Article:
% Households receiving social assistance

100

25

16

20

0

12

Bulgaria Romania

Proportion of population (%)

Serbia

Education facts accord with perceptions: the vast majority of Roma do not have a secondary education or higher

% Working age population with secondary and/or vocational

100

87

80

80

75

77

60

40

20

20

13

12

13

0

Bulgaria Czech Republic

Majority Group

Romania

Roma

Serbia

Roma Inclusion Requires a Multi-

Dimensional Approach

Priority areas include:

Employment activation policies

Ensuring equal education opportunities

Addressing housing inequities

Closing health disparities

Katarina Mathernova

16 May 2011

LAU 1 level (‘nuts 4’) – 262 municipalities (2005)

East Asia: Cambodia, China, Indonesia, Laos, Papua New

Guinea, Philippines, Thailand, Vietnam

South Asia: Bangladesh, India, Nepal, Sri Lanka

Latin America: Bolivia, Brazil, Chile, Colombia, Dominica,

Ecuador, Guatemala, Honduras, Mexico, Nicaragua,

Panama, Paraguay, Peru

Africa: Burkina Faso, Cape Verde, Central African

Republic, Cote d’Ivoire, Gabon, Gambia, Guinea, Ghana,

Kenya, Madagascar, Malawi, Mali, Mauritania,

Mozambique, Namibia, Niger, Rwanda, Senegal, Sierra

Leone, South Africa, Tanzania, Uganda, Zambia,

North Africa: Morocco, Tunesia, Egypt, Yemen, Jordan

Eastern Europe and FSU: Albania, Azerbaijan, Bulgaria,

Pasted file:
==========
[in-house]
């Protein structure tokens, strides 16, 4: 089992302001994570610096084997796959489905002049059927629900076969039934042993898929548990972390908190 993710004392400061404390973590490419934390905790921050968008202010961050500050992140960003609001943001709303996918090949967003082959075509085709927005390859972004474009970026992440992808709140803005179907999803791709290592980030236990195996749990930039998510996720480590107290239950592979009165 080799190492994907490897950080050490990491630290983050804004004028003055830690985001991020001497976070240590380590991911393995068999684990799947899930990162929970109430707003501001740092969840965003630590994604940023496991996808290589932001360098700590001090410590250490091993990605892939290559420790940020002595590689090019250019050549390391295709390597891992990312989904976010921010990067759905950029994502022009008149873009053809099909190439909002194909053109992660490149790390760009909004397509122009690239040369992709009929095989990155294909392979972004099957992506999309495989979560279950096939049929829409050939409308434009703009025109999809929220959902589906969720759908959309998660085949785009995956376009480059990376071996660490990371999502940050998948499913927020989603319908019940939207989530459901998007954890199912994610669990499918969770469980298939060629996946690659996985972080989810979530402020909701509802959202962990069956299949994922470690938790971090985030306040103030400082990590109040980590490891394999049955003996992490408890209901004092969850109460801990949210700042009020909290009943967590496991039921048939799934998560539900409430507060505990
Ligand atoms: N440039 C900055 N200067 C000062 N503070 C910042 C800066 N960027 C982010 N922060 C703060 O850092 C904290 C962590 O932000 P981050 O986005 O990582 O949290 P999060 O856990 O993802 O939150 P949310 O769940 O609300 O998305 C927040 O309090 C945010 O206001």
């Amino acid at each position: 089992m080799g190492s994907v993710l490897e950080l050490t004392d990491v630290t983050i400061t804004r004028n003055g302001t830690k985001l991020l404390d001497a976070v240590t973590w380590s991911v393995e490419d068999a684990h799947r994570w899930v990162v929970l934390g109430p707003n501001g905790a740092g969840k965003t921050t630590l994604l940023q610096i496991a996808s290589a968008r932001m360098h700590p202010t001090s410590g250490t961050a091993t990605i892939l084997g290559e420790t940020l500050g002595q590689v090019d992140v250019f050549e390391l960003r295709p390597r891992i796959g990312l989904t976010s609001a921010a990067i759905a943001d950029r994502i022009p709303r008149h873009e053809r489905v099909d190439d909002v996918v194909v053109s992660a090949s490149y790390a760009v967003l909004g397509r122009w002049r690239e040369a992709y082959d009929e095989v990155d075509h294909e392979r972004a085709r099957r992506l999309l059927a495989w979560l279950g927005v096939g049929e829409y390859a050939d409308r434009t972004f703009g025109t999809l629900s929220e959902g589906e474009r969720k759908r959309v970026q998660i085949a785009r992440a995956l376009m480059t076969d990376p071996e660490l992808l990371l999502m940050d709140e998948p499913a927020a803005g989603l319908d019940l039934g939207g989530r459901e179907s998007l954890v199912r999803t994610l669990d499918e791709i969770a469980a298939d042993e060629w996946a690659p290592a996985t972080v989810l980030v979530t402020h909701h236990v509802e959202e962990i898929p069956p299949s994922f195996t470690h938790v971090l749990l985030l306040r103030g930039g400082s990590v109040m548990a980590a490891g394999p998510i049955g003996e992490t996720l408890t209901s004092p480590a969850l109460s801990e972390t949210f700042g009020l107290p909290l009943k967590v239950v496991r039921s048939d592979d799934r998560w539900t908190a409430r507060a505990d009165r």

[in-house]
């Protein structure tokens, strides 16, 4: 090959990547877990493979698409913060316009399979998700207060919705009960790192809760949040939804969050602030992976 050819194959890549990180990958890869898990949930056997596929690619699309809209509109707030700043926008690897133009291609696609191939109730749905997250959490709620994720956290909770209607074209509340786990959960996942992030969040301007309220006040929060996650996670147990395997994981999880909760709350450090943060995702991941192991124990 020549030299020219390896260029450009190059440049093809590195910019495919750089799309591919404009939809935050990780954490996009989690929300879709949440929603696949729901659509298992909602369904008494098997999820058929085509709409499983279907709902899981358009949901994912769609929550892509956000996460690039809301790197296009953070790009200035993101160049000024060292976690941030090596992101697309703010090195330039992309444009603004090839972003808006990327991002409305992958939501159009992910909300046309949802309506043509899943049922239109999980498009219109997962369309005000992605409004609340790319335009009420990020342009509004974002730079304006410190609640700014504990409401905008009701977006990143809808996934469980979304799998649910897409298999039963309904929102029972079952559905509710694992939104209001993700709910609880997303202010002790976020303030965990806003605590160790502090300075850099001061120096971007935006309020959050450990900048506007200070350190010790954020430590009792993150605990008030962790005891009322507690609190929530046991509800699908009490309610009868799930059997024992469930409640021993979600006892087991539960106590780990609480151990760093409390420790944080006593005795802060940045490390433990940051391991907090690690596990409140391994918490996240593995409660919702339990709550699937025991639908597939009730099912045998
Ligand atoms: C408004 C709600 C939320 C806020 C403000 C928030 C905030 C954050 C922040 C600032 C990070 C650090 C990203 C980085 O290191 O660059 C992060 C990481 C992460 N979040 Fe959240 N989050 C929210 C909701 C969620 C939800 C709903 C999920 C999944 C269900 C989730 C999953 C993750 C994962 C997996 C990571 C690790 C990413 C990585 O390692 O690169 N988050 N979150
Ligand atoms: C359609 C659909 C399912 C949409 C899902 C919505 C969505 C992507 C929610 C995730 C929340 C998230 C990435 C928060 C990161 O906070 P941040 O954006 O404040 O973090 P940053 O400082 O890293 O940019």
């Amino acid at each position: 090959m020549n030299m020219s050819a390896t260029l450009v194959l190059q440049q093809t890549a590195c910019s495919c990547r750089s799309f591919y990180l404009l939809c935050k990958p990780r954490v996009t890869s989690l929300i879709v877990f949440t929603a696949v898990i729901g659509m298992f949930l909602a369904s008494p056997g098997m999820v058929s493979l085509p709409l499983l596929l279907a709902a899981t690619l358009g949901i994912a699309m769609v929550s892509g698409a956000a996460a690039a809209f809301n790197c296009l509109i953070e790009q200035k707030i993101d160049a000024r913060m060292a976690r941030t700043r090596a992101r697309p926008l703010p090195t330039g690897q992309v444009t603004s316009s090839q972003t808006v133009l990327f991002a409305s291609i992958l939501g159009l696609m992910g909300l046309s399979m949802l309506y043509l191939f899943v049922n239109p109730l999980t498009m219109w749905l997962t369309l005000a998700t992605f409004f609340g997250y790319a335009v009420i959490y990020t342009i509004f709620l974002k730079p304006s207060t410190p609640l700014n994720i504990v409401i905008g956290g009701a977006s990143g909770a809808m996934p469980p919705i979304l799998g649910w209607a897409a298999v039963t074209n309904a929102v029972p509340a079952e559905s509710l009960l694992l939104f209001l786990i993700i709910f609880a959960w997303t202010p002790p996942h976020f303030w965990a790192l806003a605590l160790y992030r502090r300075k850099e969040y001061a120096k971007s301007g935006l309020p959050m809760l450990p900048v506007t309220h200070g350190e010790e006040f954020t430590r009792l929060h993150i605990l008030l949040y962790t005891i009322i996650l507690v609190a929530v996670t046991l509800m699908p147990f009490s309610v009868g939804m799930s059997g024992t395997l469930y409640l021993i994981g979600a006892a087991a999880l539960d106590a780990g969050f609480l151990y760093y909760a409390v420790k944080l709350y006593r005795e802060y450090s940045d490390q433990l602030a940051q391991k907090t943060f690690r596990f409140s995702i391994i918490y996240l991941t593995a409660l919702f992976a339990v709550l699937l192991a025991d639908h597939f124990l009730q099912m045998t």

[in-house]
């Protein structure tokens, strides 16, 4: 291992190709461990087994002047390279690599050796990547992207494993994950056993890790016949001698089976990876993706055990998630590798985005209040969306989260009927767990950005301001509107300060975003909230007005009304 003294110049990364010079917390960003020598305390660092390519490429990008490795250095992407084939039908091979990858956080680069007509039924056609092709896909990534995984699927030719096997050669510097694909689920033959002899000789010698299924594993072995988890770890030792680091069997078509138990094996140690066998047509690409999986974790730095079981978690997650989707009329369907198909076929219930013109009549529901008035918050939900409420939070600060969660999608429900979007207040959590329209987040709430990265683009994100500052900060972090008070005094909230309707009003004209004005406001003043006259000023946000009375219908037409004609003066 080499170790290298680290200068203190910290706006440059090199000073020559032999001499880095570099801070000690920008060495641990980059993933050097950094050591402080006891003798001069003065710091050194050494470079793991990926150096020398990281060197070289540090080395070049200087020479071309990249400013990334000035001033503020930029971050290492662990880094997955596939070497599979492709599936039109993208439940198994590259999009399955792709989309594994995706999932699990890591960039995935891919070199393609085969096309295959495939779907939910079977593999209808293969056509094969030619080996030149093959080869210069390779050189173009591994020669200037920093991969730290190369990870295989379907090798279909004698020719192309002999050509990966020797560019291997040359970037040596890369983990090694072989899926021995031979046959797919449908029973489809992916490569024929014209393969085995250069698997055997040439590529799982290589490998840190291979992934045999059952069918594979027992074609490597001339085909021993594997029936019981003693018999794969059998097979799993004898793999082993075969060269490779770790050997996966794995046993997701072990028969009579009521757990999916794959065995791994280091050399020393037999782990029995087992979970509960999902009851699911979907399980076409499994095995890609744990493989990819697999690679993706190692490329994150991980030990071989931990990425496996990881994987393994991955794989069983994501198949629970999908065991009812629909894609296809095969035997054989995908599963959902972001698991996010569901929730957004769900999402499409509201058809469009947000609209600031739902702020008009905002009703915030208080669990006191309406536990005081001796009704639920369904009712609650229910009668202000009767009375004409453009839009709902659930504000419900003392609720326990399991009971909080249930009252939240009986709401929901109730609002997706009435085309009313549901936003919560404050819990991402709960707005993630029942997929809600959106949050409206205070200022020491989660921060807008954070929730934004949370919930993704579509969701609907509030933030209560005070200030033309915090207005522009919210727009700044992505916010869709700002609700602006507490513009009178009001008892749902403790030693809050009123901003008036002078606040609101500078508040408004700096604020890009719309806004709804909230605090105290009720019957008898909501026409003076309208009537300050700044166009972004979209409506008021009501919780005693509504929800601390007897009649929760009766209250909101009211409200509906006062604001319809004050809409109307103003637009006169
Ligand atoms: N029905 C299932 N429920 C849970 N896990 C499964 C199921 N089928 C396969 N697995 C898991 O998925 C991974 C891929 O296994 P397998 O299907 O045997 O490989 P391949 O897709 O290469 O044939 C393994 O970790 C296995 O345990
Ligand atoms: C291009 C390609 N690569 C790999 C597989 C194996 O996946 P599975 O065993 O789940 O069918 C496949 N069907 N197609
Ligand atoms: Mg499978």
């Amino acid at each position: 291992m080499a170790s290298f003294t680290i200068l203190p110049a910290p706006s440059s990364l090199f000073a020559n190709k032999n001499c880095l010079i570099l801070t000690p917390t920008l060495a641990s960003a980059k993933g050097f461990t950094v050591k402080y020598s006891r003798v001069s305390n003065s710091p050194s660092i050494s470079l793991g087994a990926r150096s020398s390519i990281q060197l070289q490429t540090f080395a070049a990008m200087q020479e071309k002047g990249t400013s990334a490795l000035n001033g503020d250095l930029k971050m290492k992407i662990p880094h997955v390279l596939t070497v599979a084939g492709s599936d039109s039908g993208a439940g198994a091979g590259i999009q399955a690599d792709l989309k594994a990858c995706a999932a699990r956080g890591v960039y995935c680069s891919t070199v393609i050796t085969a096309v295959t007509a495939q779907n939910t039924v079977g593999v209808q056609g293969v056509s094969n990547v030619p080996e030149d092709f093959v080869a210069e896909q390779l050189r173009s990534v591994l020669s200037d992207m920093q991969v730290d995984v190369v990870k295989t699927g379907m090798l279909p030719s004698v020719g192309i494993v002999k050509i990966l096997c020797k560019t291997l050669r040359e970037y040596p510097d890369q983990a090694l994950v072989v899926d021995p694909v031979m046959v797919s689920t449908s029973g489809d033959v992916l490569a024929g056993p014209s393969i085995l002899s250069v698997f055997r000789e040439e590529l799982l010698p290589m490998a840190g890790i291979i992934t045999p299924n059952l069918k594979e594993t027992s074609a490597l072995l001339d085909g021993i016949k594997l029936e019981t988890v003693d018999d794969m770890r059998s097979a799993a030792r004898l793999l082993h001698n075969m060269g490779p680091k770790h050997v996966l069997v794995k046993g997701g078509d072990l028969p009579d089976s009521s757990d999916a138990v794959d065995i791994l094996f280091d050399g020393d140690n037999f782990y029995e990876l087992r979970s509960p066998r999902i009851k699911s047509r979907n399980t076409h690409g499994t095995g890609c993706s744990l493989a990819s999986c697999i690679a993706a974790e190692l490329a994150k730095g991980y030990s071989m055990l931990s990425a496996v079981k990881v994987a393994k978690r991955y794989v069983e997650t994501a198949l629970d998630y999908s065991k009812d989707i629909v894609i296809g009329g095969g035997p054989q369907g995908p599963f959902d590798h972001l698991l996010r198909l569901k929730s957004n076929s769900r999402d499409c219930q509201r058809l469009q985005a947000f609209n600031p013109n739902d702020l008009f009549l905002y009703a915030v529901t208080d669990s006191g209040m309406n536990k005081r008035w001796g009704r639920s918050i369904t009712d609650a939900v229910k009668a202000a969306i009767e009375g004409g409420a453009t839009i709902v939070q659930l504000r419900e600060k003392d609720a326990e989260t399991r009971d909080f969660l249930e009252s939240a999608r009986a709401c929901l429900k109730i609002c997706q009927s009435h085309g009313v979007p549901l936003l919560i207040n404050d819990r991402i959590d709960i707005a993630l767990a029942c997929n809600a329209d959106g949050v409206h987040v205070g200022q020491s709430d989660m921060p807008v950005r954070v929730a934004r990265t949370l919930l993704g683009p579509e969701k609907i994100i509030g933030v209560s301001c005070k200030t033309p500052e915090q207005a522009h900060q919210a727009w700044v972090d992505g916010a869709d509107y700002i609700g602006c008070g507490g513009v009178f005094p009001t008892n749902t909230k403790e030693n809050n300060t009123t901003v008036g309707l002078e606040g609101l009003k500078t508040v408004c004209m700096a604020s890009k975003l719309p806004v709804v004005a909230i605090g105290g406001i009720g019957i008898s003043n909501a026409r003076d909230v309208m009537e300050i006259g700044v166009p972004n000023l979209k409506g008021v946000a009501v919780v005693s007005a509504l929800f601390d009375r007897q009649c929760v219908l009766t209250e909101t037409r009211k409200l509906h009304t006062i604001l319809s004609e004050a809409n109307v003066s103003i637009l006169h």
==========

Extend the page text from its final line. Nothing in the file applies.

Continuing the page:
Kazakhstan, Tajikistan

In summary:

Household survey like EU-SILC have breadth of indicators, but sample sizes too small to be representative for local area units

Population censuses do allow small areas calculations but frequently lack breadth of indicators necessary to calculate main poverty indicators

Source: “EU legislation on the 2011 Population and Housing Censuses” (Eurostat

2011, ISSN 1977-0375)

Background characteristics unique to EU-

SILC

Common Household Background

Characteristics

EU-SILC or other detailed survey

Step 1

Household Welfare

Indicator(s) such as at-risk-of-poverty in

EU-SILC

Step 0

Common Household Background

Characteristics

National Population Census

Step 2

Household Welfare

Indicator(s) such as at-risk-of-poverty not in census

POVERTY MAP(S)

LAU 1 level (‘nuts 4’) – 262 municipalities (2005)

Main Findings

Considerable variation in poverty levels across municipalities: 3%-40% of individuals

Considerable variation in poverty levels across municipalities within the same district

Poorest areas characterized by relatively higher shares of ethnic minorities (Roma and Turk households)

Poorest areas characterized by lacking in human capital endowment and in infrastructure

Poverty maps can be very useful tool to target poorest areas with inclusion programs

Poverty maps have been implemented around the world. If data are available, production of poverty maps takes several months

Policy relevance and adoption of poverty maps enhanced through considerable outreach and capacity building

Population censuses being implemented throughout the EU in 2011 and availability of annual EU-SILC survey data are promising